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‘Rich Man’ CO2 Market Needs Better Governance, Report Says

The world’s biggest greenhouse gas offset market may attract criticism because it’s failing to boost sustainable development, while extending the life of dirty industries, said the University of East Anglia.

The United Nations-overseen Clean Development Mechanism “could become a ‘rich man’s club’ of project developers, emissions verifiers and government officials, in roles that overlap and rotate so frequently that any notion of independence and transparency is tested to the limit,” according to the report, which was funded by the U.K. government-backed Economic and Social Research Council.

Corporations including Mumbai-based Tata Steel Ltd. have used the CDM “to prop up existing investments in fossil fuels,” the UEA and the University of Sussex in England, which carried out research, said in the report. The market needs stronger international and local governance from independent and credible institutions to address corruption, they said.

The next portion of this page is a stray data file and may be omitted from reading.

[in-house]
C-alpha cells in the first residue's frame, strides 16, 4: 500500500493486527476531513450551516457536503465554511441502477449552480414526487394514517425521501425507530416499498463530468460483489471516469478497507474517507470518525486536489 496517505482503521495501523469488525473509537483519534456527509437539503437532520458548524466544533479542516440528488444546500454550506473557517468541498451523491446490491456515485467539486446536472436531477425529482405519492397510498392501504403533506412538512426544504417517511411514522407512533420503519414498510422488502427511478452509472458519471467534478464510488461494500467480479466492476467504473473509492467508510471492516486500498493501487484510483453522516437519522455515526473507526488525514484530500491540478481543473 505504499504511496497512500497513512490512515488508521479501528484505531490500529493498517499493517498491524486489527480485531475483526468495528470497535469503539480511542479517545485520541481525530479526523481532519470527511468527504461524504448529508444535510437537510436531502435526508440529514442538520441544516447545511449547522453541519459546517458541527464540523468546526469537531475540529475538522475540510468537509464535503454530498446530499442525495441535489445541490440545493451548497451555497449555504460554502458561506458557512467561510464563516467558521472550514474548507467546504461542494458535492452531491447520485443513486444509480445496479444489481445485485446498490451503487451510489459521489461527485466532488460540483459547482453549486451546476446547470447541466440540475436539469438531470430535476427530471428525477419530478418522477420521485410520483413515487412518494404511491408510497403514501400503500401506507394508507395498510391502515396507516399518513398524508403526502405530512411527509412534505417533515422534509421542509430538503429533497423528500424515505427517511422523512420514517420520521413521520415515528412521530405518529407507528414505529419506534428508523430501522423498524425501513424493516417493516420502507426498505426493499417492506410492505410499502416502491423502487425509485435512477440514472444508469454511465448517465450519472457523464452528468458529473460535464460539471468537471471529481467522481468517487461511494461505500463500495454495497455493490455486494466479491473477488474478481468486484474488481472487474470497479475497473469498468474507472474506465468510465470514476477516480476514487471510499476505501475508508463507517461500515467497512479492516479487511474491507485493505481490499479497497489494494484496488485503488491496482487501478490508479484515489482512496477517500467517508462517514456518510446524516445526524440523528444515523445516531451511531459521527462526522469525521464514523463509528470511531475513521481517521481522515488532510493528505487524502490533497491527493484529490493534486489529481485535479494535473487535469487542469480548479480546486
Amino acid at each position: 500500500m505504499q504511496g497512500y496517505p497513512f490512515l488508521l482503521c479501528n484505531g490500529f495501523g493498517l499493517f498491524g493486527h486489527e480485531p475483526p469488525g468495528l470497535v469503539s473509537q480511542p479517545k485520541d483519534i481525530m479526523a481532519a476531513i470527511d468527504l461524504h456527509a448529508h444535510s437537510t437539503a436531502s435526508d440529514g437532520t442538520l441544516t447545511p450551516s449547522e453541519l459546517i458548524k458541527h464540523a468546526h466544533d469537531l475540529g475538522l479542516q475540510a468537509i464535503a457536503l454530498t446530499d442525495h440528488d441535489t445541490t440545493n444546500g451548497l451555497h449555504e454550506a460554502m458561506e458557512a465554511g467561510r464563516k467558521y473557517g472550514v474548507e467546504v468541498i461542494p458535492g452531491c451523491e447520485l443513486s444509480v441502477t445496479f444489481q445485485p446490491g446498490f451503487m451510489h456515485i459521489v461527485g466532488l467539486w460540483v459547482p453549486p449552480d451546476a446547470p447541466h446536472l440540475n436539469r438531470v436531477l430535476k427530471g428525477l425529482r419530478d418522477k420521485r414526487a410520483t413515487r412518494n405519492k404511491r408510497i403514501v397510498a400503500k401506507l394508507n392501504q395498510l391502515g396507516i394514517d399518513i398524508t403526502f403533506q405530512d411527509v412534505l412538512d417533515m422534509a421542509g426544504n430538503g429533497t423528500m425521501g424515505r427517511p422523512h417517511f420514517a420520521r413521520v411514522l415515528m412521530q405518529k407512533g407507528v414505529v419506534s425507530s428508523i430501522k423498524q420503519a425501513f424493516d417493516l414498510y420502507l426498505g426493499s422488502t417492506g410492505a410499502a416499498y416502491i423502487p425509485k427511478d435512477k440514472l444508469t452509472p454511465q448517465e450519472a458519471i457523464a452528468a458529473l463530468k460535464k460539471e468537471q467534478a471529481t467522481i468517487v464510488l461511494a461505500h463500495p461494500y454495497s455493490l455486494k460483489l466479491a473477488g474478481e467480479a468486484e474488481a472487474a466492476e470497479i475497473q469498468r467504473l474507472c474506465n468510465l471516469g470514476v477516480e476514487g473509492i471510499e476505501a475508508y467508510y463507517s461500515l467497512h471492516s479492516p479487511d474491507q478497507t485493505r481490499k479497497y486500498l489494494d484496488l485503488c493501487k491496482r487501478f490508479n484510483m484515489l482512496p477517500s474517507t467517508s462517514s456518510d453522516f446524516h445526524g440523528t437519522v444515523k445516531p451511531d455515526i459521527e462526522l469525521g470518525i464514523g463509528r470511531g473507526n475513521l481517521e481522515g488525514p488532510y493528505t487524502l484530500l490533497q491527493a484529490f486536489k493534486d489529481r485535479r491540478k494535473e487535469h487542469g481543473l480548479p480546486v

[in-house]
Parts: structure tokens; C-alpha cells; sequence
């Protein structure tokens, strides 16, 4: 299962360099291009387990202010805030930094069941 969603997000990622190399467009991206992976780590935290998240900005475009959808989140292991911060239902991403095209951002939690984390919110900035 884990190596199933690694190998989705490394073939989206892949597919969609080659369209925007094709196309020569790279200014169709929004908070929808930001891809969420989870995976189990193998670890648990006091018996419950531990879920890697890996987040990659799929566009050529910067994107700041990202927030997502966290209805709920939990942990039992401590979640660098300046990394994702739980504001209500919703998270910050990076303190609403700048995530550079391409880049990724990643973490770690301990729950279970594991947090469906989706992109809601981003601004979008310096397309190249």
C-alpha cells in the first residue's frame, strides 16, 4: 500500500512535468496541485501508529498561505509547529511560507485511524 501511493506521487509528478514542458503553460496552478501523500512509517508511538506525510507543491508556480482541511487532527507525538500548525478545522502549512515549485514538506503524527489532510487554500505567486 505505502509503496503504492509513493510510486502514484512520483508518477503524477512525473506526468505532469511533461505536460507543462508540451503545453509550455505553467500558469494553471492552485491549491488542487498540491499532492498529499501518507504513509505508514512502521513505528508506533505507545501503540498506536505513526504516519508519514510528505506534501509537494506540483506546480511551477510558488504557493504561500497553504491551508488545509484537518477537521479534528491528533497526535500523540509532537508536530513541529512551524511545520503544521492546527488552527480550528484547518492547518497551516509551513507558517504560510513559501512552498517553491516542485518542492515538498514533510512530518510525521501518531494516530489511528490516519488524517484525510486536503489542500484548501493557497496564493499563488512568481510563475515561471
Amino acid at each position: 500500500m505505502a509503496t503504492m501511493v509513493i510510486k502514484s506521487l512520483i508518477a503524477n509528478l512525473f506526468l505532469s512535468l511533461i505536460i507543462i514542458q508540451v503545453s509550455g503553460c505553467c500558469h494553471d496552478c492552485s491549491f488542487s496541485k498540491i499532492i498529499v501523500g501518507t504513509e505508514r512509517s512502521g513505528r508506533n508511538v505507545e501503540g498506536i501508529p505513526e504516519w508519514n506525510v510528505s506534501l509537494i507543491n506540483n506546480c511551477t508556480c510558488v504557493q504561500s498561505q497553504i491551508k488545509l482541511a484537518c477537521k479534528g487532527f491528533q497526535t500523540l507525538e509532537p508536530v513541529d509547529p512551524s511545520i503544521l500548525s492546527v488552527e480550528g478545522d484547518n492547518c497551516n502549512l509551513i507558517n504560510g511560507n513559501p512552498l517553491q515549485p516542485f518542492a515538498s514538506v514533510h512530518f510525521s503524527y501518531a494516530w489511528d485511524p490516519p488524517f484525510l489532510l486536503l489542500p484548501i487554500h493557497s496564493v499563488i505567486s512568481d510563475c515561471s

“Support to fossil-fuel industries is not an appropriate use of CDM finance when projects with strong environmental and social credentials are vying for attention,” they said.

Projects should be made to meet the sustainable development targets in their documentation written when applying for credits, said Peter Newell, a professor at the School of Global Studies at the University of Sussex, who helped write the report.

‘Withhold a Portion’

Where there is a risk the projects aren’t meeting sustainable development criteria, the Bonn-based CDM executive board, regulator of the program, could “withhold a fixed portion of credits, perhaps in the range of 10 percent to 15 percent,” Newell said. That would help make sure that revenue from selling credits helps make poor-nation economies less carbon intensive, he said.

UN CER credits dropped to a record 6.35 euros ($8.59) a metric ton on Nov. 3 as a French-German split over Europe’s rescue strategy emerged before a meeting in Brussels to craft a solution to the region’s sovereign-debt crisis. EU factories and power stations provide most demand for the credits. CERs for December rose 1.3 percent today to 7.03 euros a ton on the ICE Futures Europe exchange.

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